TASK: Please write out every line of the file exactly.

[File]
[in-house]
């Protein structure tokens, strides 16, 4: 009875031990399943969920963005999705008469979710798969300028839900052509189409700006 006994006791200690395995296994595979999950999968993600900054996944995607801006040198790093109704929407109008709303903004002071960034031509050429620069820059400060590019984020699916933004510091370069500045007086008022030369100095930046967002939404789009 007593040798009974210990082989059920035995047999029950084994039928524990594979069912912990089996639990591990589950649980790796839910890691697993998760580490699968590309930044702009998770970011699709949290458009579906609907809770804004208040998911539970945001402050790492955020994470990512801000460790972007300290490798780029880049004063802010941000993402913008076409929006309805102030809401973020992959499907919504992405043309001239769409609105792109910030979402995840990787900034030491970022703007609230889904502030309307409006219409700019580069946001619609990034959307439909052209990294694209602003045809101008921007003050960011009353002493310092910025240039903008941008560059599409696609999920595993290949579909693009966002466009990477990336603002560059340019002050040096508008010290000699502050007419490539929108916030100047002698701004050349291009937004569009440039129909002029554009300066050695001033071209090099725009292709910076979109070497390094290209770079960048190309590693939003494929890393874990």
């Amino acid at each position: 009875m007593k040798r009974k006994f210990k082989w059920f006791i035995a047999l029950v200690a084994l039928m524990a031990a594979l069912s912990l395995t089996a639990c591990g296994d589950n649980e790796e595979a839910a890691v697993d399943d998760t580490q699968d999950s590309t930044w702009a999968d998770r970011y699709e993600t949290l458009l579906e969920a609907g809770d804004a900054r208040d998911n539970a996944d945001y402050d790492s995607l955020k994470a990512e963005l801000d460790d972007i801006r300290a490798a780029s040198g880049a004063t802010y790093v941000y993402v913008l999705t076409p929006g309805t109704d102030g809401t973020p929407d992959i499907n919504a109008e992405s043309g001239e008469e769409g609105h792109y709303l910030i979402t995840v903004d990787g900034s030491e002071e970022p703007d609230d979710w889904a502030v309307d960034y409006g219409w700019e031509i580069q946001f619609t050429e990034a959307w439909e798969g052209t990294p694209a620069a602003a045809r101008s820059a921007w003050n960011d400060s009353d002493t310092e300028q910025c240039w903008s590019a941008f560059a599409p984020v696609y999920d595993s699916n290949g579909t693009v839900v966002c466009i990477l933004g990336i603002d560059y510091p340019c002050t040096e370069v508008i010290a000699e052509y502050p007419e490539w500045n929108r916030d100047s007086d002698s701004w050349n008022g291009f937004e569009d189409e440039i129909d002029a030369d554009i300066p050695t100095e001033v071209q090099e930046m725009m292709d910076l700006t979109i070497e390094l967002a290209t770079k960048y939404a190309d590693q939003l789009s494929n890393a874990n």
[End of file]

[in-house]
């Protein structure tokens, strides 16, 4: 009875031990399943969920963005999705008469979710798969300028839900052509189409700006 006994006791200690395995296994595979999950999968993600900054996944995607801006040198790093109704929407109008709303903004002071960034031509050429620069820059400060590019984020699916933004510091370069500045007086008022030369100095930046967002939404789009 007593040798009974210990082989059920035995047999029950084994039928524990594979069912912990089996639990591990589950649980790796839910890691697993998760580490699968590309930044702009998770970011699709949290458009579906609907809770804004208040998911539970945001402050790492955020994470990512801000460790972007300290490798780029880049004063802010941000993402913008076409929006309805102030809401973020992959499907919504992405043309001239769409609105792109910030979402995840990787900034030491970022703007609230889904502030309307409006219409700019580069946001619609990034959307439909052209990294694209602003045809101008921007003050960011009353002493310092910025240039903008941008560059599409696609999920595993290949579909693009966002466009990477990336603002560059340019002050040096508008010290000699502050007419490539929108916030100047002698701004050349291009937004569009440039129909002029554009300066050695001033071209090099725009292709910076979109070497390094290209770079960048190309590693939003494929890393874990």
């Amino acid at each position: 009875m007593k040798r009974k006994f210990k082989w059920f006791i035995a047999l029950v200690a084994l039928m524990a031990a594979l069912s912990l395995t089996a639990c591990g296994d589950n649980e790796e595979a839910a890691v697993d399943d998760t580490q699968d999950s590309t930044w702009a999968d998770r970011y699709e993600t949290l458009l579906e969920a609907g809770d804004a900054r208040d998911n539970a996944d945001y402050d790492s995607l955020k994470a990512e963005l801000d460790d972007i801006r300290a490798a780029s040198g880049a004063t802010y790093v941000y993402v913008l999705t076409p929006g309805t109704d102030g809401t973020p929407d992959i499907n919504a109008e992405s043309g001239e008469e769409g609105h792109y709303l910030i979402t995840v903004d990787g900034s030491e002071e970022p703007d609230d979710w889904a502030v309307d960034y409006g219409w700019e031509i580069q946001f619609t050429e990034a959307w439909e798969g052209t990294p694209a620069a602003a045809r101008s820059a921007w003050n960011d400060s009353d002493t310092e300028q910025c240039w903008s590019a941008f560059a599409p984020v696609y999920d595993s699916n290949g579909t693009v839900v966002c466009i990477l933004g990336i603002d560059y510091p340019c002050t040096e370069v508008i010290a000699e052509y502050p007419e490539w500045n929108r916030d100047s007086d002698s701004w050349n008022g291009f937004e569009d189409e440039i129909d002029a030369d554009i300066p050695t100095e001033v071209q090099e930046m725009m292709d910076l700006t979109i070497e390094l967002a290209t770079k960048y939404a190309d590693q939003l789009s494929n890393a874990n």